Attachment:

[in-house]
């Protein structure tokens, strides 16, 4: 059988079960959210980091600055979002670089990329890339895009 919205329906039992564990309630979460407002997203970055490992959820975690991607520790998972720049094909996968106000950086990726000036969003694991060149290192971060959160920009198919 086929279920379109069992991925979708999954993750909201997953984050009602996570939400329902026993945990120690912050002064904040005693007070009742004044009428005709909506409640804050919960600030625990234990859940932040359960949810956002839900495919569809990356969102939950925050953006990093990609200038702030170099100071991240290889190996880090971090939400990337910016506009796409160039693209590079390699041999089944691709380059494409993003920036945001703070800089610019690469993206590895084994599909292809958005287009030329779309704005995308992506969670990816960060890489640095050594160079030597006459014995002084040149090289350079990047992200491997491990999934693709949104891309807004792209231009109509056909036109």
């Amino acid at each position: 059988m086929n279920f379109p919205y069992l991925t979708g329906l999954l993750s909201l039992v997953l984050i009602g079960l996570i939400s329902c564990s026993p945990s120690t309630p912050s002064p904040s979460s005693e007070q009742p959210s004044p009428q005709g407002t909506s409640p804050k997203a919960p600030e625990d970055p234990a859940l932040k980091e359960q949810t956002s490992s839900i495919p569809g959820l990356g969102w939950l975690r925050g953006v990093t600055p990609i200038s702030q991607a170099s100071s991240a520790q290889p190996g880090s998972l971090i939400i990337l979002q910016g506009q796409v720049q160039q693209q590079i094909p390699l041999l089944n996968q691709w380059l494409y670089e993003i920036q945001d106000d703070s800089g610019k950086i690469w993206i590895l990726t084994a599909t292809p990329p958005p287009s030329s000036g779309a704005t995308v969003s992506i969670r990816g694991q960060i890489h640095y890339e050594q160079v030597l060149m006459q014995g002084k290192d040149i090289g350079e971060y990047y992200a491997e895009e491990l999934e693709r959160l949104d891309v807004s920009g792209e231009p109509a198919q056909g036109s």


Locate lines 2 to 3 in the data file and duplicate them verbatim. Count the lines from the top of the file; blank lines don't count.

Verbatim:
């Protein structure tokens, strides 16, 4: 059988079960959210980091600055979002670089990329890339895009 919205329906039992564990309630979460407002997203970055490992959820975690991607520790998972720049094909996968106000950086990726000036969003694991060149290192971060959160920009198919 086929279920379109069992991925979708999954993750909201997953984050009602996570939400329902026993945990120690912050002064904040005693007070009742004044009428005709909506409640804050919960600030625990234990859940932040359960949810956002839900495919569809990356969102939950925050953006990093990609200038702030170099100071991240290889190996880090971090939400990337910016506009796409160039693209590079390699041999089944691709380059494409993003920036945001703070800089610019690469993206590895084994599909292809958005287009030329779309704005995308992506969670990816960060890489640095050594160079030597006459014995002084040149090289350079990047992200491997491990999934693709949104891309807004792209231009109509056909036109």
């Amino acid at each position: 059988m086929n279920f379109p919205y069992l991925t979708g329906l999954l993750s909201l039992v997953l984050i009602g079960l996570i939400s329902c564990s026993p945990s120690t309630p912050s002064p904040s979460s005693e007070q009742p959210s004044p009428q005709g407002t909506s409640p804050k997203a919960p600030e625990d970055p234990a859940l932040k980091e359960q949810t956002s490992s839900i495919p569809g959820l990356g969102w939950l975690r925050g953006v990093t600055p990609i200038s702030q991607a170099s100071s991240a520790q290889p190996g880090s998972l971090i939400i990337l979002q910016g506009q796409v720049q160039q693209q590079i094909p390699l041999l089944n996968q691709w380059l494409y670089e993003i920036q945001d106000d703070s800089g610019k950086i690469w993206i590895l990726t084994a599909t292809p990329p958005p287009s030329s000036g779309a704005t995308v969003s992506i969670r990816g694991q960060i890489h640095y890339e050594q160079v030597l060149m006459q014995g002084k290192d040149i090289g350079e971060y990047y992200a491997e895009e491990l999934e693709r959160l949104d891309v807004s920009g792209e231009p109509a198919q056909g036109s």